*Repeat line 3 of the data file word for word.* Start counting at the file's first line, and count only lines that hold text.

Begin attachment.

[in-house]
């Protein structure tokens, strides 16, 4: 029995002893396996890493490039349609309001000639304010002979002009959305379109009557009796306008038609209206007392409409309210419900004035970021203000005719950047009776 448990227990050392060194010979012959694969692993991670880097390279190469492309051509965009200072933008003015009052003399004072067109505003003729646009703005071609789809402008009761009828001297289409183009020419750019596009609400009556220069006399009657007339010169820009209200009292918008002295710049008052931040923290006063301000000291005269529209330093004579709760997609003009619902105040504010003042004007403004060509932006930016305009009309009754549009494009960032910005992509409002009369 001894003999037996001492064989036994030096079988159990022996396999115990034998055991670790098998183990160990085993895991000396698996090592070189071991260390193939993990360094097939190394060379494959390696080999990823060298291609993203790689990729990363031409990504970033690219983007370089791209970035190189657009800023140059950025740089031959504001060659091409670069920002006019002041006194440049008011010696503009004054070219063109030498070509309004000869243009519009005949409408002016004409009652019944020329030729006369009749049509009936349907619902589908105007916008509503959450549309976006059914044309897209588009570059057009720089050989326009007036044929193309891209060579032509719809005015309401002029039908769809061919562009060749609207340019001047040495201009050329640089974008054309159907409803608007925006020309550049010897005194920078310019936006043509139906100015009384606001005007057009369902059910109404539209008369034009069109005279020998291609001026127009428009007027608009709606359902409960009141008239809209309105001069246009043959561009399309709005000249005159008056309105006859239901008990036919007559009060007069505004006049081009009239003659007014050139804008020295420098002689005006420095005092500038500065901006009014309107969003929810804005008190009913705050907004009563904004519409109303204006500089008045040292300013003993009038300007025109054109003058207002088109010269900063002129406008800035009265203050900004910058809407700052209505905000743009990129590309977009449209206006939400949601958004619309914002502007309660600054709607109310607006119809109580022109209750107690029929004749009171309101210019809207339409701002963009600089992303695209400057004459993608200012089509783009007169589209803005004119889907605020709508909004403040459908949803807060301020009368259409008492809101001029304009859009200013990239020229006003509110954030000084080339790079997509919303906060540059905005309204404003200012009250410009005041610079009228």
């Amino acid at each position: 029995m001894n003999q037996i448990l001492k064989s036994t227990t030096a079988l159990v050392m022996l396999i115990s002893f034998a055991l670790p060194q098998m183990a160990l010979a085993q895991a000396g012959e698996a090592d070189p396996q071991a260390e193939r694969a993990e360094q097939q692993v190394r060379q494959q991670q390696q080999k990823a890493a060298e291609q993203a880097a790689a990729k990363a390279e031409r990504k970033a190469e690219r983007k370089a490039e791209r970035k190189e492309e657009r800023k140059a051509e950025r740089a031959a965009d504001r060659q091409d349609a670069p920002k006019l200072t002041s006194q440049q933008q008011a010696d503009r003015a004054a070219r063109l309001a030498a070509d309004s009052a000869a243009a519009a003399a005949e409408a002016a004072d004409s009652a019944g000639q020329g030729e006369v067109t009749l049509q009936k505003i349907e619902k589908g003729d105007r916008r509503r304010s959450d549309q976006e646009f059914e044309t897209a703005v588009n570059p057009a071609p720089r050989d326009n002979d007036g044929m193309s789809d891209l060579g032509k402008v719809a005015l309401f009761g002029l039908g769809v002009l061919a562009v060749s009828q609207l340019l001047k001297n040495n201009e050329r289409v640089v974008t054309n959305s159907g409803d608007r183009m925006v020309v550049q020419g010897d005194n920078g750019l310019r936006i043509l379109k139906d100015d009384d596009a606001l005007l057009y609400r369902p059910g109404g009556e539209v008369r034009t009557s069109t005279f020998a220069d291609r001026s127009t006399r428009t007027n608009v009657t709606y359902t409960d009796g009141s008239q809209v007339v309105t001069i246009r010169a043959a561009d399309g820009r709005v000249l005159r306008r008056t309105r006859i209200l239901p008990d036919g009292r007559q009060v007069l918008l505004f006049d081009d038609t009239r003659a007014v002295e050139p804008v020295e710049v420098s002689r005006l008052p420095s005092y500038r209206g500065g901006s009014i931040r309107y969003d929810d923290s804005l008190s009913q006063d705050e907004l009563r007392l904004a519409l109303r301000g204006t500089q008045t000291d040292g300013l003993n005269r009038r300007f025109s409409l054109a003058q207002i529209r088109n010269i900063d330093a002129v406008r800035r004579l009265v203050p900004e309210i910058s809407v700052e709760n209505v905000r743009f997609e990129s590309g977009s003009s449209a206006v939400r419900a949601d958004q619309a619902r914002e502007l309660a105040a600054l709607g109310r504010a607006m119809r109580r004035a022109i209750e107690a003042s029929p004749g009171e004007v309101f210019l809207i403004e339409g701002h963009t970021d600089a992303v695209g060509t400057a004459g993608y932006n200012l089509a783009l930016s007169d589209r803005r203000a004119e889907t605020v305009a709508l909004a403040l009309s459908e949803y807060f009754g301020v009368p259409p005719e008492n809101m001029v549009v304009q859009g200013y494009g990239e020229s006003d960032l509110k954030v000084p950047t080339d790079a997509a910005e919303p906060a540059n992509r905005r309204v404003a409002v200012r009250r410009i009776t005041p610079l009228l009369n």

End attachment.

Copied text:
């Amino acid at each position: 029995m001894n003999q037996i448990l001492k064989s036994t227990t030096a079988l159990v050392m022996l396999i115990s002893f034998a055991l670790p060194q098998m183990a160990l010979a085993q895991a000396g012959e698996a090592d070189p396996q071991a260390e193939r694969a993990e360094q097939q692993v190394r060379q494959q991670q390696q080999k990823a890493a060298e291609q993203a880097a790689a990729k990363a390279e031409r990504k970033a190469e690219r983007k370089a490039e791209r970035k190189e492309e657009r800023k140059a051509e950025r740089a031959a965009d504001r060659q091409d349609a670069p920002k006019l200072t002041s006194q440049q933008q008011a010696d503009r003015a004054a070219r063109l309001a030498a070509d309004s009052a000869a243009a519009a003399a005949e409408a002016a004072d004409s009652a019944g000639q020329g030729e006369v067109t009749l049509q009936k505003i349907e619902k589908g003729d105007r916008r509503r304010s959450d549309q976006e646009f059914e044309t897209a703005v588009n570059p057009a071609p720089r050989d326009n002979d007036g044929m193309s789809d891209l060579g032509k402008v719809a005015l309401f009761g002029l039908g769809v002009l061919a562009v060749s009828q609207l340019l001047k001297n040495n201009e050329r289409v640089v974008t054309n959305s159907g409803d608007r183009m925006v020309v550049q020419g010897d005194n920078g750019l310019r936006i043509l379109k139906d100015d009384d596009a606001l005007l057009y609400r369902p059910g109404g009556e539209v008369r034009t009557s069109t005279f020998a220069d291609r001026s127009t006399r428009t007027n608009v009657t709606y359902t409960d009796g009141s008239q809209v007339v309105t001069i246009r010169a043959a561009d399309g820009r709005v000249l005159r306008r008056t309105r006859i209200l239901p008990d036919g009292r007559q009060v007069l918008l505004f006049d081009d038609t009239r003659a007014v002295e050139p804008v020295e710049v420098s002689r005006l008052p420095s005092y500038r209206g500065g901006s009014i931040r309107y969003d929810d923290s804005l008190s009913q006063d705050e907004l009563r007392l904004a519409l109303r301000g204006t500089q008045t000291d040292g300013l003993n005269r009038r300007f025109s409409l054109a003058q207002i529209r088109n010269i900063d330093a002129v406008r800035r004579l009265v203050p900004e309210i910058s809407v700052e709760n209505v905000r743009f997609e990129s590309g977009s003009s449209a206006v939400r419900a949601d958004q619309a619902r914002e502007l309660a105040a600054l709607g109310r504010a607006m119809r109580r004035a022109i209750e107690a003042s029929p004749g009171e004007v309101f210019l809207i403004e339409g701002h963009t970021d600089a992303v695209g060509t400057a004459g993608y932006n200012l089509a783009l930016s007169d589209r803005r203000a004119e889907t605020v305009a709508l909004a403040l009309s459908e949803y807060f009754g301020v009368p259409p005719e008492n809101m001029v549009v304009q859009g200013y494009g990239e020229s006003d960032l509110k954030v000084p950047t080339d790079a997509a910005e919303p906060a540059n992509r905005r309204v404003a409002v200012r009250r410009i009776t005041p610079l009228l009369n």